NETHERLANDS – The Dutch Pensions Federation has called on its members to conduct random checks into the quality of their administration to better establish risks and the possible need for improvements.
The federation's comments follow a recent survey by pensions supervisor De Nederlandsche Bank (DNB) that found a "considerable number" of differences between pension claims within administration systems and "accurate" calculations based on source documents.
The DNB also looked into registered claims at 10 pension funds last year and found that, in more than half of its checks, not all required documents were available.
The Pensions Federation said its members should now carry out random checks of active participants, deferred members and pensioners and recalculate claims or benefits based on source information all the way back to the start of participation in a pension fund.
The survey should include, for example, 12 non-selective random checks, equally divided over the periods until 1990 – from 1990 to 1999 and from 1999 onward.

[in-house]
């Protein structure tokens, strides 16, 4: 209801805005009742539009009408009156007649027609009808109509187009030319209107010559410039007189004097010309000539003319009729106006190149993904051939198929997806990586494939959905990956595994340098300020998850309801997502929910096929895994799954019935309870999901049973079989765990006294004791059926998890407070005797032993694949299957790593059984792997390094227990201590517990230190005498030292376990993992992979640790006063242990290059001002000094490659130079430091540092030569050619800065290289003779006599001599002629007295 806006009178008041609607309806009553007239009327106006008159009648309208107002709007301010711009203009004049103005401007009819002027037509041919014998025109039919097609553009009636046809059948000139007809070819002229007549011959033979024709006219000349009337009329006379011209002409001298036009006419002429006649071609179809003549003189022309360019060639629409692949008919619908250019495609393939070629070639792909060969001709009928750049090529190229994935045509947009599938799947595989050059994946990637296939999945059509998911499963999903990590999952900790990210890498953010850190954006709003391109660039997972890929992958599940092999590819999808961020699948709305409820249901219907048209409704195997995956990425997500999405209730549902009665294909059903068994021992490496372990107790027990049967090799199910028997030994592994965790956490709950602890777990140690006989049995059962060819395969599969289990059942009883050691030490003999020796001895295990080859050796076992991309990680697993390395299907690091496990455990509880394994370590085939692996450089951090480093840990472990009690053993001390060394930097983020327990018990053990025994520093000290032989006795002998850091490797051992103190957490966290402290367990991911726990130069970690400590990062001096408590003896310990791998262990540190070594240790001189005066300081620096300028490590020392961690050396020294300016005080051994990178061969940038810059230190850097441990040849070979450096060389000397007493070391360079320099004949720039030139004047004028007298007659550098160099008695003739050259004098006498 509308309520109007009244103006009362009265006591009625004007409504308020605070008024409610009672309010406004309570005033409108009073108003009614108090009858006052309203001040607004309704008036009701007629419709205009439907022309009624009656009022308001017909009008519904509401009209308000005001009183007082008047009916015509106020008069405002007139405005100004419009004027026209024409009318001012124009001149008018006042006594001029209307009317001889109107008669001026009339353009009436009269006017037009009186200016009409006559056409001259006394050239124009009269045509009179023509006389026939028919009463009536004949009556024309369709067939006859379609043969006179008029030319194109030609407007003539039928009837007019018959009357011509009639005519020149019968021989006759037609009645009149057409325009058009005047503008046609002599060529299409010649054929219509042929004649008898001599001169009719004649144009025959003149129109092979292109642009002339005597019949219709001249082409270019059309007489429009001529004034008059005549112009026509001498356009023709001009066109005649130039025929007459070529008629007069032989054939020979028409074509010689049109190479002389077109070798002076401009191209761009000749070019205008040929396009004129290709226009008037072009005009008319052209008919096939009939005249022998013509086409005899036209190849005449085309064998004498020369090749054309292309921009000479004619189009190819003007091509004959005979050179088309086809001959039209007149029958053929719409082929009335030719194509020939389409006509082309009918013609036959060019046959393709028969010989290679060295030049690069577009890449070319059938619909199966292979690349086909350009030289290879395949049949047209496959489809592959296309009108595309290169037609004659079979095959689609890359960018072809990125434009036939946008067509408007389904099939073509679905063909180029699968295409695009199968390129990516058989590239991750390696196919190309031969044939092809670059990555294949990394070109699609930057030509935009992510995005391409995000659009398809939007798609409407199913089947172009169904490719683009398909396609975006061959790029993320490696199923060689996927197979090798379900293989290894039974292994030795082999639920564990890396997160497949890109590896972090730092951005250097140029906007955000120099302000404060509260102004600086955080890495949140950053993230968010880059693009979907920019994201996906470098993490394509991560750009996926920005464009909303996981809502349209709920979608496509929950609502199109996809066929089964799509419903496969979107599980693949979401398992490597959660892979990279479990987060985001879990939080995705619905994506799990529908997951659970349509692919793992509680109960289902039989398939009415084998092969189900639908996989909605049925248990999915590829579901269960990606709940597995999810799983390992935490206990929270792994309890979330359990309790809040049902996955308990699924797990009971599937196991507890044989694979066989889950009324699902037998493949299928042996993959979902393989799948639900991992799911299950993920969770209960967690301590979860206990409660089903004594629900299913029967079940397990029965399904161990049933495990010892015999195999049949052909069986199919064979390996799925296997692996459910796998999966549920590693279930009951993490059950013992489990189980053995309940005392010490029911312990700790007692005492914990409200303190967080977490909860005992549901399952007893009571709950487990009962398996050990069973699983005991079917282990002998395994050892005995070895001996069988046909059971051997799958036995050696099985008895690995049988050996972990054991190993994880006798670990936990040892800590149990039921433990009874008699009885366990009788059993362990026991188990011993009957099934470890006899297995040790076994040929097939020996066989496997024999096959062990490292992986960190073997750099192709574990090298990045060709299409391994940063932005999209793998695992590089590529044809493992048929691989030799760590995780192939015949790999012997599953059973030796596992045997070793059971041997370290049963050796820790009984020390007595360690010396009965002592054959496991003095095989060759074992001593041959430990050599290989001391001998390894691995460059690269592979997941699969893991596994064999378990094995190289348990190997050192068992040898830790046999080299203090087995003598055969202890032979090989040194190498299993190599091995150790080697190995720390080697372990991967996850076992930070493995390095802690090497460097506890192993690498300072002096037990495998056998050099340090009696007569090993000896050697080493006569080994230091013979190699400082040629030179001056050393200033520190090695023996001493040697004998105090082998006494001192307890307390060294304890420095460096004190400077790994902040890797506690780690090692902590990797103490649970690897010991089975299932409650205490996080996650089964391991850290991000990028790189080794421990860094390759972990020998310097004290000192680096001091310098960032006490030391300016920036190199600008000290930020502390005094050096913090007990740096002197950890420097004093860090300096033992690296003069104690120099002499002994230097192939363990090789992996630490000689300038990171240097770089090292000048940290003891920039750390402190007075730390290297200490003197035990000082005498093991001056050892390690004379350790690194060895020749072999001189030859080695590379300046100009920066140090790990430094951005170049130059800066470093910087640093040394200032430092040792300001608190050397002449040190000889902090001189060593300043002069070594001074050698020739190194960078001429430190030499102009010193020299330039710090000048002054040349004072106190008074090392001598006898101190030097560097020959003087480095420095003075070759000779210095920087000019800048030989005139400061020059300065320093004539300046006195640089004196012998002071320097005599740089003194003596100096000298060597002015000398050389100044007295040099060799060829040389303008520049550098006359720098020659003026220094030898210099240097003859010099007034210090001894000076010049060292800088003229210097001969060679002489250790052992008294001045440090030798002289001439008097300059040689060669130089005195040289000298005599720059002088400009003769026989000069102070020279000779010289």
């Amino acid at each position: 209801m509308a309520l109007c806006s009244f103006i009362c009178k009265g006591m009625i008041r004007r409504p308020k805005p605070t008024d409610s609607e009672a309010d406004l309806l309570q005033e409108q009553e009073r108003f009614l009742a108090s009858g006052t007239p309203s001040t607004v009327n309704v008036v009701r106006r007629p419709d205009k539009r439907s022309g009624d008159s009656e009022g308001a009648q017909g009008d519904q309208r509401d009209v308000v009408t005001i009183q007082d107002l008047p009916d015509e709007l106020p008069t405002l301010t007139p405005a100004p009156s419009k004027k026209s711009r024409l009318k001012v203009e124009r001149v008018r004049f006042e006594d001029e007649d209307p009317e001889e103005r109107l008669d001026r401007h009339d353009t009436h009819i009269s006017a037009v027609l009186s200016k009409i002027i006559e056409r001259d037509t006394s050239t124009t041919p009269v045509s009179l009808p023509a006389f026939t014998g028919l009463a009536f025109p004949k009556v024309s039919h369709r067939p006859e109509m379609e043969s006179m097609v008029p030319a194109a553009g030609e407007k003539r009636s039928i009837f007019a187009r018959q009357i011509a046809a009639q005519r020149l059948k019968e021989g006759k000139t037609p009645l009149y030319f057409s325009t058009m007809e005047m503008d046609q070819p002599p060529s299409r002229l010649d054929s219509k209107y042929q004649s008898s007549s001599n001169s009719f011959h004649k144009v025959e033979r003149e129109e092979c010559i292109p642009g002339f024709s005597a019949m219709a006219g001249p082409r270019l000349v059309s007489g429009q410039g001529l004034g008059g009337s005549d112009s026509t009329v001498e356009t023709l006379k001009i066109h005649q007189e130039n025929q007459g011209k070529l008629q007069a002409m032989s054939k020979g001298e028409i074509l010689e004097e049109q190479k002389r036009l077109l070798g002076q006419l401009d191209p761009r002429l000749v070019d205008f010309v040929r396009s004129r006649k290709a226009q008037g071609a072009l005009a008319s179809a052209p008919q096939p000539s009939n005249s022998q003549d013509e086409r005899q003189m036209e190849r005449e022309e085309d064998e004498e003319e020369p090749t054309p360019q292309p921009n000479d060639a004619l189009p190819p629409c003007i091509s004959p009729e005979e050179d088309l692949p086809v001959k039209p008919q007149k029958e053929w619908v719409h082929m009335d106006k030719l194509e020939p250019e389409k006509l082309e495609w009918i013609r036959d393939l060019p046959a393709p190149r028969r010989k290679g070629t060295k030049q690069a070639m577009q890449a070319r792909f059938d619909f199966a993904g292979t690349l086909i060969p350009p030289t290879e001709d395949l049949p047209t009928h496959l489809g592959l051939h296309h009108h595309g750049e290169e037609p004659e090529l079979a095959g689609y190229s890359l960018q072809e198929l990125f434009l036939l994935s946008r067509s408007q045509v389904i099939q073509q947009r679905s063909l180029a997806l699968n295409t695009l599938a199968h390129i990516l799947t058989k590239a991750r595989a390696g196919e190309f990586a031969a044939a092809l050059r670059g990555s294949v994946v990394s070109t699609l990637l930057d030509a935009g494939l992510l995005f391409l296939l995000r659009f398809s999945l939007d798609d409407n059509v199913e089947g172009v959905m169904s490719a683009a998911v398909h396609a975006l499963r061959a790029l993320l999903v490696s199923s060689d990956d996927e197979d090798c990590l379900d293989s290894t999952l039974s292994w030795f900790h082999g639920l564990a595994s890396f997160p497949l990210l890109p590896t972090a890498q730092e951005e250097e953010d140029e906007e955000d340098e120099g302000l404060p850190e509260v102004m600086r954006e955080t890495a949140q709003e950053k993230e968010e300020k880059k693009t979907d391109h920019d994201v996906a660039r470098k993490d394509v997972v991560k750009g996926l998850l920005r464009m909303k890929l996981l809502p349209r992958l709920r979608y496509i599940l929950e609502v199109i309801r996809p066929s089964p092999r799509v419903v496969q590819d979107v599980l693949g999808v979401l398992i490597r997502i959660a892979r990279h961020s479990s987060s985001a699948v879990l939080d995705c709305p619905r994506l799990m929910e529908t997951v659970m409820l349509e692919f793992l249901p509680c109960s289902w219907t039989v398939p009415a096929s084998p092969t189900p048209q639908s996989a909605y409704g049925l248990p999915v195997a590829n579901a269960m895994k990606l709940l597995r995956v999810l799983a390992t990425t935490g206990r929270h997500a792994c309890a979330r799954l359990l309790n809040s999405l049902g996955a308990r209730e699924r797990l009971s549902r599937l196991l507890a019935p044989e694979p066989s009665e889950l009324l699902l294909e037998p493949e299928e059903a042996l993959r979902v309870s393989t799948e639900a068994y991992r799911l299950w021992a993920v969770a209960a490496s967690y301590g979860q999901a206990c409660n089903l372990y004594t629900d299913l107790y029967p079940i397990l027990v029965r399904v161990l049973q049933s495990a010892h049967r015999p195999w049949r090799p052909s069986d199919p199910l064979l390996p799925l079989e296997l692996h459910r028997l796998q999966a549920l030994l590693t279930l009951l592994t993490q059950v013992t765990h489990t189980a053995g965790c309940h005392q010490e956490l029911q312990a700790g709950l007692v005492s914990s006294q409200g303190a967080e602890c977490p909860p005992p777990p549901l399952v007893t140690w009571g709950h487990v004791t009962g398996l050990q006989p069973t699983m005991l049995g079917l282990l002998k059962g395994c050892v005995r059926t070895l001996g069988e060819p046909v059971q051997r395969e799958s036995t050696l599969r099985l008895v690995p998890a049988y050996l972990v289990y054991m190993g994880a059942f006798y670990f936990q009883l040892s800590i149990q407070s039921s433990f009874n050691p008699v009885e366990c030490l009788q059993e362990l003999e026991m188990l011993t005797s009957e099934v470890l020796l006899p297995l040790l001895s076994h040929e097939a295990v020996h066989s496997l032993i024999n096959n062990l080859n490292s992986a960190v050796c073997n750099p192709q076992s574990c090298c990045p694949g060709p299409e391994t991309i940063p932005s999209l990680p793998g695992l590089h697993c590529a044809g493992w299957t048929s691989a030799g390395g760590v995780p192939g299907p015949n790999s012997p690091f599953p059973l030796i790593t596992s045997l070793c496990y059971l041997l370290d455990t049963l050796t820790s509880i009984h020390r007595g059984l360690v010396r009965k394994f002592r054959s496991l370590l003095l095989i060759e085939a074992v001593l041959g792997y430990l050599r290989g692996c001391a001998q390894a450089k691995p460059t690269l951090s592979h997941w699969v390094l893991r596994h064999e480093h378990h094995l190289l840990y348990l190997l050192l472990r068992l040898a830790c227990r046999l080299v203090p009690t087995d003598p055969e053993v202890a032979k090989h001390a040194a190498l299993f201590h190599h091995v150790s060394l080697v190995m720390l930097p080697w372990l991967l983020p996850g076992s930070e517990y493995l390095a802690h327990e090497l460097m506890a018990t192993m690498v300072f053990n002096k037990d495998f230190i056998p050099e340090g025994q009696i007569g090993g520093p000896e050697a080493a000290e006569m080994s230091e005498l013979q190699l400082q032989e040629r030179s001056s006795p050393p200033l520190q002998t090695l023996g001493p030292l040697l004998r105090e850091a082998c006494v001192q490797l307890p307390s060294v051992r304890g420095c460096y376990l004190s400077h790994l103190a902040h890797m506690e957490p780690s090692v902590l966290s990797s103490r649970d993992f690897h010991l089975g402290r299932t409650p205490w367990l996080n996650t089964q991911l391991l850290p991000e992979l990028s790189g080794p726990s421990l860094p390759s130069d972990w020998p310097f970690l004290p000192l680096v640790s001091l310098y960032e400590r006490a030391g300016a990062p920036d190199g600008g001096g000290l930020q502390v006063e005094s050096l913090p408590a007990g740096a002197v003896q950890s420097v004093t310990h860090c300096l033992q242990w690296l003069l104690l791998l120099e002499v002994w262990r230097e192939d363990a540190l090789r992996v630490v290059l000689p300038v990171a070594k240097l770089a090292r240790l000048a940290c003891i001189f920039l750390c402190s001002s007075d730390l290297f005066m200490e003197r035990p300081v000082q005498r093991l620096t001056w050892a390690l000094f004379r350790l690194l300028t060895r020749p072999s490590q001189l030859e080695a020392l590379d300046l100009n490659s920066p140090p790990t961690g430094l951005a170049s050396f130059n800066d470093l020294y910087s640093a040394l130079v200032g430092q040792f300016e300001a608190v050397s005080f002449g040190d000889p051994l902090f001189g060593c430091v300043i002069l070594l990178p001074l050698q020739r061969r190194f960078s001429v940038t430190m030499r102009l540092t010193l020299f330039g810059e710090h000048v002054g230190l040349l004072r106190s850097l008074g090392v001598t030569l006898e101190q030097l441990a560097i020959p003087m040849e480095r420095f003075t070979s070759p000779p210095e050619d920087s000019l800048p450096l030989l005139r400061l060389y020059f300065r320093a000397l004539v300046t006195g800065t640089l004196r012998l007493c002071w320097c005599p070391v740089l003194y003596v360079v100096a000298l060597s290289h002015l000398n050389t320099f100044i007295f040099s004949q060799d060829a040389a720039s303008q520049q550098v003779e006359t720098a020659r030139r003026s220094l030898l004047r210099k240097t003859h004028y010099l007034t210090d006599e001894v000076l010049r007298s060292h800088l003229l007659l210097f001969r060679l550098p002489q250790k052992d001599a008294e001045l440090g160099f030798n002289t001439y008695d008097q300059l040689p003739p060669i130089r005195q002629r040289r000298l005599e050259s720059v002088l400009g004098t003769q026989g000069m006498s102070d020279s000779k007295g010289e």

In addition, 15 selective draws should be carried out over the most recent period, involving adjustments for divorce, death during employment, labour disability, incoming value transfer and exchange of old-age pension for surviving relatives pension, or vice versa, according to the schemes' representative organisation.
Recalculation should be conducted based on source documents. If these documents are unavailable, pension funds must consider how to explain the accuracy of the applied alternatives and calculation to the participants.
But the federation also stressed that the checks would provide merely an "impression" of administrative quality, and that a consistent check ought to be aimed at live events data.
According to Koos Haakma, partner at Mastermind Consulting, the recalculation of pension rights – particularly over long periods, sometimes up to 40 years – often poses big problems.
"Some rights just can't be proved, and past divorces in particular are a complicating factor in reconstructing pension rights," he said.
"In practice, pension funds often need to decide between what is reasonably sound and what is in part unsolvable."
Mastermind Consulting is often involved in "cleaning up" pension administrations, as part of pension funds winding up, mergers and transitions of pension rights, he said.